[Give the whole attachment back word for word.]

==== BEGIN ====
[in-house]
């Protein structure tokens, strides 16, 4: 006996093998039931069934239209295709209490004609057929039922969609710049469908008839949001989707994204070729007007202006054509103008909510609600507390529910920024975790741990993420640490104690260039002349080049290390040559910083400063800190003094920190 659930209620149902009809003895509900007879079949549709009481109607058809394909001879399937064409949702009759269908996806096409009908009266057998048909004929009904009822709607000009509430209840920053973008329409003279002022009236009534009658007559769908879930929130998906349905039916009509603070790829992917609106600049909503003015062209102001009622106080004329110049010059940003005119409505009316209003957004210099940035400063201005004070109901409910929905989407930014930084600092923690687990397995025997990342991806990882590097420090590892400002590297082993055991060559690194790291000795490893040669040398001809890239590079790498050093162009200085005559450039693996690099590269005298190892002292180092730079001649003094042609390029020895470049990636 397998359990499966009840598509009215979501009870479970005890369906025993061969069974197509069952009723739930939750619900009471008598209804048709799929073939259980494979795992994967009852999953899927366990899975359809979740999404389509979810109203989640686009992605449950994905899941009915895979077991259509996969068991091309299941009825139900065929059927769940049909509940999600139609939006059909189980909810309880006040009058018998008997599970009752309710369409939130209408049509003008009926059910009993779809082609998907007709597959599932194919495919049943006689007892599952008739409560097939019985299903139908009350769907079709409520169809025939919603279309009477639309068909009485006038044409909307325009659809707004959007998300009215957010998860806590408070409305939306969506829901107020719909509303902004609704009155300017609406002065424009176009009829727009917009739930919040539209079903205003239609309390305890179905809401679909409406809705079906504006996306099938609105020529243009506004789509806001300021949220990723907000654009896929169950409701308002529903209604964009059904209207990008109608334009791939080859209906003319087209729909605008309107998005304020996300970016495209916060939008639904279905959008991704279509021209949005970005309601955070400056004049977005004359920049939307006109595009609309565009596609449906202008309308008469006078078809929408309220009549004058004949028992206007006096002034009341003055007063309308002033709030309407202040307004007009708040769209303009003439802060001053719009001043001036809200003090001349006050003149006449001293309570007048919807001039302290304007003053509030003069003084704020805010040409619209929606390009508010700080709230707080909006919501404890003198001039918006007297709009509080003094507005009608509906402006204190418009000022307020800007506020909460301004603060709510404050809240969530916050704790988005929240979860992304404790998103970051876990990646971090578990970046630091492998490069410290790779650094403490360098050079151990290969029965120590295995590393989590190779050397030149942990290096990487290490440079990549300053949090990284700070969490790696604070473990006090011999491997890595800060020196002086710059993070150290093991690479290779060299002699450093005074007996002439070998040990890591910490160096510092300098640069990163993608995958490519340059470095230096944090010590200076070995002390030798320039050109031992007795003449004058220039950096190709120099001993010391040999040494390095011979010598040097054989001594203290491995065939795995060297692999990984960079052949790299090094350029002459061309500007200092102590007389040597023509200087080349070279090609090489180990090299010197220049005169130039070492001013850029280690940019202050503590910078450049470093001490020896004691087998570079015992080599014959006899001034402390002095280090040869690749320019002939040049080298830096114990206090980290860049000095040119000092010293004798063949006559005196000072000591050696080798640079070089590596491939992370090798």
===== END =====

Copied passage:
[in-house]
């Protein structure tokens, strides 16, 4: 006996093998039931069934239209295709209490004609057929039922969609710049469908008839949001989707994204070729007007202006054509103008909510609600507390529910920024975790741990993420640490104690260039002349080049290390040559910083400063800190003094920190 659930209620149902009809003895509900007879079949549709009481109607058809394909001879399937064409949702009759269908996806096409009908009266057998048909004929009904009822709607000009509430209840920053973008329409003279002022009236009534009658007559769908879930929130998906349905039916009509603070790829992917609106600049909503003015062209102001009622106080004329110049010059940003005119409505009316209003957004210099940035400063201005004070109901409910929905989407930014930084600092923690687990397995025997990342991806990882590097420090590892400002590297082993055991060559690194790291000795490893040669040398001809890239590079790498050093162009200085005559450039693996690099590269005298190892002292180092730079001649003094042609390029020895470049990636 397998359990499966009840598509009215979501009870479970005890369906025993061969069974197509069952009723739930939750619900009471008598209804048709799929073939259980494979795992994967009852999953899927366990899975359809979740999404389509979810109203989640686009992605449950994905899941009915895979077991259509996969068991091309299941009825139900065929059927769940049909509940999600139609939006059909189980909810309880006040009058018998008997599970009752309710369409939130209408049509003008009926059910009993779809082609998907007709597959599932194919495919049943006689007892599952008739409560097939019985299903139908009350769907079709409520169809025939919603279309009477639309068909009485006038044409909307325009659809707004959007998300009215957010998860806590408070409305939306969506829901107020719909509303902004609704009155300017609406002065424009176009009829727009917009739930919040539209079903205003239609309390305890179905809401679909409406809705079906504006996306099938609105020529243009506004789509806001300021949220990723907000654009896929169950409701308002529903209604964009059904209207990008109608334009791939080859209906003319087209729909605008309107998005304020996300970016495209916060939008639904279905959008991704279509021209949005970005309601955070400056004049977005004359920049939307006109595009609309565009596609449906202008309308008469006078078809929408309220009549004058004949028992206007006096002034009341003055007063309308002033709030309407202040307004007009708040769209303009003439802060001053719009001043001036809200003090001349006050003149006449001293309570007048919807001039302290304007003053509030003069003084704020805010040409619209929606390009508010700080709230707080909006919501404890003198001039918006007297709009509080003094507005009608509906402006204190418009000022307020800007506020909460301004603060709510404050809240969530916050704790988005929240979860992304404790998103970051876990990646971090578990970046630091492998490069410290790779650094403490360098050079151990290969029965120590295995590393989590190779050397030149942990290096990487290490440079990549300053949090990284700070969490790696604070473990006090011999491997890595800060020196002086710059993070150290093991690479290779060299002699450093005074007996002439070998040990890591910490160096510092300098640069990163993608995958490519340059470095230096944090010590200076070995002390030798320039050109031992007795003449004058220039950096190709120099001993010391040999040494390095011979010598040097054989001594203290491995065939795995060297692999990984960079052949790299090094350029002459061309500007200092102590007389040597023509200087080349070279090609090489180990090299010197220049005169130039070492001013850029280690940019202050503590910078450049470093001490020896004691087998570079015992080599014959006899001034402390002095280090040869690749320019002939040049080298830096114990206090980290860049000095040119000092010293004798063949006559005196000072000591050696080798640079070089590596491939992370090798």